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  • Digital Humanities and Cultural Heritage
  • Publications
  • Research data
  • 2017-2021
  • European Commission
  • IT
  • OpenAIRE
  • Scientometrics

Date (most recent)
  • Open Access
    Anders Svensson; Dorthe Dahl-Jensen; Jørgen Peder Steffensen; Thomas Blunier; Sune Olander Rasmussen; Bo Møllesøe Vinther; Paul Vallelonga; Emilie Capron; Vasileios Gkinis; Eliza Cook; +16 more
    Publisher: Copernicus GmbH
    Countries: France, United Kingdom, Switzerland, France, Denmark, Switzerland, France, France, Denmark, France ...
    Project: SNSF | EURODIVERSITY 2005 FP083-... (114216), EC | THERA (820047), EC | TiPES (820970), NSF | Collaborative Research: I... (1142166), NSF | Collaborative Research: I... (0839093), SNSF | EURODIVERSITY 2005 FP083-... (114216), EC | THERA (820047), EC | TiPES (820970), NSF | Collaborative Research: I... (1142166), NSF | Collaborative Research: I... (0839093)

    The last glacial period is characterized by a number of millennial climate events that have been identified in both Greenland and Antarctic ice cores and that are abrupt in Greenland climate records. The mechanisms governing this climate variability remain a puzzle that requires a precise synchronization of ice cores from the two hemispheres to be resolved. Previously, Greenland and Antarctic ice cores have been synchronized primarily via their common records of gas concentrations or isotopes from the trapped air and via cosmogenic isotopes measured on the ice. In this work, we apply ice core volcanic proxies and annual layer counting to identify large volcanic eruptions that have left a signature in both Greenland and Antarctica. Generally, no tephra is associated with those eruptions in the ice cores, so the source of the eruptions cannot be identified. Instead, we identify and match sequences of volcanic eruptions with bipolar distribution of sulfate, i.e. unique patterns of volcanic events separated by the same number of years at the two poles. Using this approach, we pinpoint 82 large bipolar volcanic eruptions throughout the second half of the last glacial period (12–60 ka). This improved ice core synchronization is applied to determine the bipolar phasing of abrupt climate change events at decadal-scale precision. In response to Greenland abrupt climatic transitions, we find a response in the Antarctic water isotope signals (δ18O and deuterium excess) that is both more immediate and more abrupt than that found with previous gas-based interpolar synchronizations, providing additional support for our volcanic framework. On average, the Antarctic bipolar seesaw climate response lags the midpoint of Greenland abrupt δ18O transitions by 122±24 years. The time difference between Antarctic signals in deuterium excess and δ18O, which likewise informs the time needed to propagate the signal as described by the theory of the bipolar seesaw but is less sensitive to synchronization errors, suggests an Antarctic δ18O lag behind Greenland of 152±37 years. These estimates are shorter than the 200 years suggested by earlier gas-based synchronizations. As before, we find variations in the timing and duration between the response at different sites and for different events suggesting an interaction of oceanic and atmospheric teleconnection patterns as well as internal climate variability.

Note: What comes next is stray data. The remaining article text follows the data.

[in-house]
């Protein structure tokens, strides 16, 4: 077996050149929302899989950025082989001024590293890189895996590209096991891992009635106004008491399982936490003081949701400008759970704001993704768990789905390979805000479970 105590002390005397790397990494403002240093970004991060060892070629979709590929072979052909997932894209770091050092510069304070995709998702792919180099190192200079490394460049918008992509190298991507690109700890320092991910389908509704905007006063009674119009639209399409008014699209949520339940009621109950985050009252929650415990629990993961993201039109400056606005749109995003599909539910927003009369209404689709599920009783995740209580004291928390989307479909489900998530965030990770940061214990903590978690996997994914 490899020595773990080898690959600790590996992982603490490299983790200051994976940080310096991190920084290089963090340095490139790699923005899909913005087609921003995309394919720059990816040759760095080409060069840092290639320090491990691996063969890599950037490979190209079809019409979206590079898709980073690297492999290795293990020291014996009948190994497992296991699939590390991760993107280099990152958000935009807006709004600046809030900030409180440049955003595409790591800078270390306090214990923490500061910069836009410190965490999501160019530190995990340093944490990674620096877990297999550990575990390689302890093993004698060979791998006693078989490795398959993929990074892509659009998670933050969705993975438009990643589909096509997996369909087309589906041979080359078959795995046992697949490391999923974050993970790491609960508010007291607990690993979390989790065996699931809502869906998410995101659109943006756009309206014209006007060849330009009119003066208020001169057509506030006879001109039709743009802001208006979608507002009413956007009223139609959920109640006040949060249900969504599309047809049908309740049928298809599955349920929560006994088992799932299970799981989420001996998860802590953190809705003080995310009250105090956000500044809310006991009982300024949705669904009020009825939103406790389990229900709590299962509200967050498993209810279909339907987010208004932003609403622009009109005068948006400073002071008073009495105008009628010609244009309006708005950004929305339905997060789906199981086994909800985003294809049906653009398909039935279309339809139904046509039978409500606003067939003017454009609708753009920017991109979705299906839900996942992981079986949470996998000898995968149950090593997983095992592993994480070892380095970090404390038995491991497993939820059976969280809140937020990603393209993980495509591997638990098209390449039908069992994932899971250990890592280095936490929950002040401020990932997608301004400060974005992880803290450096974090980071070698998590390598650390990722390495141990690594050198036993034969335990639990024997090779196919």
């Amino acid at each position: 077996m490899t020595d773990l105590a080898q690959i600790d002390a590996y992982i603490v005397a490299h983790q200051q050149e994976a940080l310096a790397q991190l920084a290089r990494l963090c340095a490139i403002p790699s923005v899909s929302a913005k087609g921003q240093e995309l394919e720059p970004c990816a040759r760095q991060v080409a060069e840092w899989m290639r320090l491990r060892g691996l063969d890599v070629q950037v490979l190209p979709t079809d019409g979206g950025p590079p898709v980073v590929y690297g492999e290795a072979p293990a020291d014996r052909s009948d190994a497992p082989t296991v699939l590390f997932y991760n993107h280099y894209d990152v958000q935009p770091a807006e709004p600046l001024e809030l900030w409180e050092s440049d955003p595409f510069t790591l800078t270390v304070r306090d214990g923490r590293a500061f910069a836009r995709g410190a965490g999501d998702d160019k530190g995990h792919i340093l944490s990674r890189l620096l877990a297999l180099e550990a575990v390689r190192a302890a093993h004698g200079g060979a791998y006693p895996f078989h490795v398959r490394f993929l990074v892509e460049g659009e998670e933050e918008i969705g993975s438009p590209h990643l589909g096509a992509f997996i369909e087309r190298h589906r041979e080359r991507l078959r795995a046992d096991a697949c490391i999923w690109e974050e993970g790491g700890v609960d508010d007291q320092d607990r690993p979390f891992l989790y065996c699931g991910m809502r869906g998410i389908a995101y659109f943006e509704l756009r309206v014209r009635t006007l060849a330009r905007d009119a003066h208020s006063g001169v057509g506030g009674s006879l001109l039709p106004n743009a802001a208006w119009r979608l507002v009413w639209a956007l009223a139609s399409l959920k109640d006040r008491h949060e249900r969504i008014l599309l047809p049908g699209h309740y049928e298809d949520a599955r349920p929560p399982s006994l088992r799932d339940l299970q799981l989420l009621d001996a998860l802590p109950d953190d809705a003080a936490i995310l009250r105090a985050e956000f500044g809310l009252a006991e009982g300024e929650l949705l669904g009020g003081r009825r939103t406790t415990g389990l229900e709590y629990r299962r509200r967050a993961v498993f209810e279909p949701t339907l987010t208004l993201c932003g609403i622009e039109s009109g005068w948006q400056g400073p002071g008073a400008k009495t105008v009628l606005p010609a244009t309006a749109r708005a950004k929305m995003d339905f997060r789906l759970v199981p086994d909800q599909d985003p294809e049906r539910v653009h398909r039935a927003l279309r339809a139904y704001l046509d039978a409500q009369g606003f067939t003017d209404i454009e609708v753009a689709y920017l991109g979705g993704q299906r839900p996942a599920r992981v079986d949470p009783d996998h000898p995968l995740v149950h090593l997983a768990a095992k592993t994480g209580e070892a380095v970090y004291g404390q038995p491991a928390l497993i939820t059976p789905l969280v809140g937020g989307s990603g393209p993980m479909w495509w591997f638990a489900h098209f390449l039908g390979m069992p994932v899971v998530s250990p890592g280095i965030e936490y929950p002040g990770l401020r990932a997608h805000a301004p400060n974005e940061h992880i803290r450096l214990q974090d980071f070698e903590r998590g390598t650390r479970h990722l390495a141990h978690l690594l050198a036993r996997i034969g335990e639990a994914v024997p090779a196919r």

• Open Access English
    Camil Demetrescu; Andrea Ribichini; Marco Schaerf;
    Publisher: Springer Verlag
    Country: Italy
    Project: EC | SecondHands (643950)

    We investigate the accuracy of how author names are reported in bibliographic records excerpted from four prominent sources: WoS, Scopus, PubMed, and CrossRef. We take as a case study 44,549 publications stored in the internal database of Sapienza University of Rome, one of the largest universities in Europe. While our results indicate generally good accuracy for all bibliographic data sources considered, we highlight a number of issues that undermine the accuracy for certain classes of author names, including compound names and names with diacritics, which are common features to Italian and other Western languages.

  • Publication . Conference object . Part of book or chapter of book . 2017
    Open Access English
    Eleonora Litta; Marco Carlo Passarotti; Christopher Culy;
    Publisher: Accademia University Press
    Country: Italy
    Project: EC | WFL (658332), EC | WFL (658332)

    This paper presents the steps undertaken for building a word formation lexicon for Latin. The types of word formation rules are discussed and the semi-automatic procedure to pair their input and output lexical items is evaluated. An on-line graphical query system to access the lexicon is described as well. Questo articolo presenta le procedure di realizzazione di un lessico morfologico derivazionale per il latino. Sono descritti i tipi di regole di formazione di parola e viene valutata la qualità del sistema semi-automatico di individuazione delle parole in input e in output ad esse. Il sistema grafico d’interrogazione on-line dei dati è altresì presentato.